Now that we can buy everything online, from coffins to clip-on man buns, the offline world is struggling to deal with the onslaught of packages generated by our taps and clicks. And as anyone who has come home to a "sorry we missed you" notice knows, the Achilles' heel of online shopping is a late, or unsuccessful, delivery.
Looking to make it easier for you to connect with those packages, and maybe sell you a few Slurpees in the process, is 7-Eleven, which recently announced that it is adding storage lockers to more than 200 locations across America and Canada.
The service means that anyone who shops online with a retailer who uses UPS or FedEx has the option of having their package sent directly to the nearest 7-Eleven for pick-up. Customers receive a barcode on their smartphone, which is scanned at the locker in order to open the unit and receive their goods.
The convenience store chain also is adding Wal-Mart lockers to six stores in Toronto to test the service with the top U.S. retailer.
"Lockers are a great idea because they offer benefits to both the consumer and retailer," said Jason Long of the Shift Marketing Group. "The consumer who can't get - or doesn't want - a package delivered to his or her door clearly benefits. Most big box retailers currently offer "buy online, pick up in store" services at their brick and mortar locations, but off-site lockers allow retailers to get closer to consumers when a store isn't nearby."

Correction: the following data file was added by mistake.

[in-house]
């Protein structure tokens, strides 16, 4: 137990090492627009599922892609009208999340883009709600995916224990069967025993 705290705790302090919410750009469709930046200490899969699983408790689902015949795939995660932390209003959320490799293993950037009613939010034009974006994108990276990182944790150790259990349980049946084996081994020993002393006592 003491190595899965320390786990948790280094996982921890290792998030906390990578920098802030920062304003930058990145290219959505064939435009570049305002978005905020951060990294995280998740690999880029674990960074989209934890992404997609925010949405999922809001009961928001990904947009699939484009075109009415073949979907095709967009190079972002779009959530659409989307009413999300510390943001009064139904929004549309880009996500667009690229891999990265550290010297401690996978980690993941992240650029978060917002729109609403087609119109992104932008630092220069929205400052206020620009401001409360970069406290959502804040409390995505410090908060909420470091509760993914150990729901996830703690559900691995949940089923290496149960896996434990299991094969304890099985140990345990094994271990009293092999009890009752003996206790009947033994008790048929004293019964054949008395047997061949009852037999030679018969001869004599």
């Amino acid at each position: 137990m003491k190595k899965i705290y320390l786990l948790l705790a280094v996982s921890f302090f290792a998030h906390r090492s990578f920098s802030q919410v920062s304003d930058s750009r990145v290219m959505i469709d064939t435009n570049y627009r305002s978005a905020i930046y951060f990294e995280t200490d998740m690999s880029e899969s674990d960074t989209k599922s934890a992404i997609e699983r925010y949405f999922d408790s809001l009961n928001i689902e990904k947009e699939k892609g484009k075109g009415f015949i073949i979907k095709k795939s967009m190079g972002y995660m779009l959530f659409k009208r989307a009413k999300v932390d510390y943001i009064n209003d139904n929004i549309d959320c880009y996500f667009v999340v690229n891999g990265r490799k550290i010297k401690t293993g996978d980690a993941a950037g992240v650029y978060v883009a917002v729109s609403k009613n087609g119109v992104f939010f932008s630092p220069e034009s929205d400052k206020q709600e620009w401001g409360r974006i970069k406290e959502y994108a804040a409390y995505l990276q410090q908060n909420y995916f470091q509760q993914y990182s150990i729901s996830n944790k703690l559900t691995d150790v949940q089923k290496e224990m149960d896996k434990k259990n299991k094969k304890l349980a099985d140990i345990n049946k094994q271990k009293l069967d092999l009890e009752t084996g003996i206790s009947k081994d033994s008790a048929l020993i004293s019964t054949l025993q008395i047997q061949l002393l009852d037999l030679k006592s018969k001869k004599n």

7-Eleven previously partnered with Amazon in 2011 to host these "click and collect" package lockers, and is clearly banking on the fact that customers popping in to pick up packages will also make on-the-spot purchases of milk, bread, batteries, or a snack. And online retailers are hoping to cut back on shipping costs - which, for Amazon totaled $8.7 billion for 5 billion packages last year.
"The benefits to FedEx, UPS, etc., is that they don't have to go down crowded streets dropping one-offs in NYC, for example," explained Bob Phibbs, CEO of the Retail Doctor, a retail consultancy based in New York. "The more they can deposit in a central location to the neighborhood, everyone wins."
Although it may initially seem counterintuitive to order online and then fetch from a store, the "click and collect" system is already par for the course in other parts of the world. Given the choice of waiting home for a delivery or picking it up from a corner shop, a supermarket, or even a local gas station, Europeans embrace the convenience of alternative options.
"I don't work regular hours, so I can't always be home for deliveries," said Rebecca Garrett, a UK resident. "There's nothing more annoying than having to head to the post office in the middle of the day for something I requested to be delivered at home. It makes much more sense for me to pick up my eBay package along with my apples, since I'm at the supermarket twice a week anyway."